In the past, the boys have done prank wars to varying levels of success, until someone gets too overzealous and ticks someone else off in a real way. So with our birthday and holiday season upon us, and the house ready to hit high levels of
fun and tension, I have challenged the boys to two things: The 2nd is to do "sneak" gift attacks on one another, without looking for the "glory" of a thank you or the accolades, etc. of doing something good for someone else. Doing good for the sake of doing good. (The 1st I'll talk about a bit more below.)
Got downstairs after tucking everyone in to find these goodies on the counter waiting for me: (the oj is a prize as it is the last in the house and EVERYONE loves it!)
The first challenge stems from a book I read a while back and am re-reading again now. It is the book 29 Gifts: How a Month of Giving Can Change Your Life. It is written by Cami Walker. There is an associated website as well - 29 gifts. The book dives into her decision to embrace a mentor's "prescription" to give a gift a day for 29 days, and write about the gift and her thoughts about each gift in a journal. Ms. Walker has MS and in the beginning of the book, she talks about her struggle to take care of day-to-day needs when she is dealing with the many aspects of her condition.
She is honest about how she is feeling, when she is irritated she snaps at her husband, etc, but she also is hopeful and so is what she has written. So I am reading the book aloud at breakfast to my kids, a chapter a day over the course of the next month. I want to talk with them at dinner about what they've done to "give" to someone intentionally that day. I want them to be aware of their giving and of when they receive a gift as well.
The website issues the challenge as well:
Give one thing away each day for 29 days. Why? Because to see your world change, you have to DO something to change your world.
I have always been pleased to hear my kids' reactions to gifts of any kind. In fact, one year, I decided not to add "feetie pajamas" to the annual gift wish list that a few relatives ask for. Boy, was I wrong! I ended up having to scramble to find feetie pajamas that fit when I discovered how disappointed Maestro was when he didn't get a new set on his November birthday. He didn't complain so much as lament that he hadn't gotten any and remarked that he "might get some for Christmas." Maestro was about nine at the time.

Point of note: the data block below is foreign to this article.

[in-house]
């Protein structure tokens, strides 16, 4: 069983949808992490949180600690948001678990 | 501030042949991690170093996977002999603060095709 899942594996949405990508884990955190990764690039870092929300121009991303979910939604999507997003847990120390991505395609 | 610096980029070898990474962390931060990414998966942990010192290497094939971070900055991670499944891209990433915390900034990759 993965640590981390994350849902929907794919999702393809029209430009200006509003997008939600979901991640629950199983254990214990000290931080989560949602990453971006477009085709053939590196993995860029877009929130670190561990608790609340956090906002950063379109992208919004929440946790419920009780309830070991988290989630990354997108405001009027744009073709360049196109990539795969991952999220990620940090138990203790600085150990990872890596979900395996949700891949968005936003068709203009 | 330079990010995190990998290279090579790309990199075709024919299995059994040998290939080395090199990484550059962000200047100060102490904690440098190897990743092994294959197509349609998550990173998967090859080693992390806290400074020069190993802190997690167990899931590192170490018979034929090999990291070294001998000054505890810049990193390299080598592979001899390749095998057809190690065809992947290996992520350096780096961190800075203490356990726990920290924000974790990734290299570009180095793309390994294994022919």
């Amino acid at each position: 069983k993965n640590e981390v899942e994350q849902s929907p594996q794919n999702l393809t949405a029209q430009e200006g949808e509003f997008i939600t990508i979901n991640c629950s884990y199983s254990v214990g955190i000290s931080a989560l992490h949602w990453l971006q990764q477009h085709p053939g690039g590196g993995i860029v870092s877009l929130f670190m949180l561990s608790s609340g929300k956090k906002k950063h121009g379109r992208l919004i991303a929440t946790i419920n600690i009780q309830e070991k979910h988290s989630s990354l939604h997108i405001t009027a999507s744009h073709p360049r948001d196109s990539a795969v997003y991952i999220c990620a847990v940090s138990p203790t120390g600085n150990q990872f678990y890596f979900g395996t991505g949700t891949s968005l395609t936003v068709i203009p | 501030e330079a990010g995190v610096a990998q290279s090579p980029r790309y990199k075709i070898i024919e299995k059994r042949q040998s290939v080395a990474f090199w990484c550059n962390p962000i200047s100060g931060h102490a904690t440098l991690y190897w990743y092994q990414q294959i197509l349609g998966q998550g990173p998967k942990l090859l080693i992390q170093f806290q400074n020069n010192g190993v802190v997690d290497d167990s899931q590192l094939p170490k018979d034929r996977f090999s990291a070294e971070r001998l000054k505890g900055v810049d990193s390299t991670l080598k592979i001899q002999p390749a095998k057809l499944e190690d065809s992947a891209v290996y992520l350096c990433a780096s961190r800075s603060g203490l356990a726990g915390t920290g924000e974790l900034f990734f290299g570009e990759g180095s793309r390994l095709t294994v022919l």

Another year we all received fleece sheets. Now whenever the weather turns cold and we pull out the fleece sheets and I inevitably hear sounds of delight at knowing that warm cozy sheets await them at bedtime. I want us to use the holiday season as a joint time to be grateful for the opportunity to give to others, whether through giving our time, talents or monetary gifts - the important part is that we should give mindfully and not just for the sake of giving.
The point isn't to fill our friends' and family's homes with junk; the point is to fill their lives with blessings - and fill our lives with blessings by that act. I am looking forward to the challenge, however perfectly we achieve it. In the book, Ms. Walker says that if a day is skipped or missed in the Challenge, we should start over at day 1. I don't know if I can get the boys on board for that long, well, maybe Maestro and Chef, we'll see. But just in the effort, we will be blessed as a group.
As our economy struggles, as we are blessed during the holidays, will you join me in our challenge?
I invite you to return and share the gifts you've given each day and how it has affected your life.
My gift for today was to let the boys have a friend sleep over. What's the big deal?, you say. I can see you thinking it, it's okay. But the big deal is that I am not a good "sleepover" mom. I typically get irritated when the kids are still up giggling and chatting at midnight - I want my quiet house. But tonight, I worked on what I needed to do, I played with the baby, and the boys played board games and watched movies (and giggled until 1 a.m.) We'll suffer tomorrow with shorter tempers, probably, but the bonds the boys are forming are important. It has been a relatively quiet evening, and reconfirmed that perhaps we can do sleepovers a little more often and I can have more patience.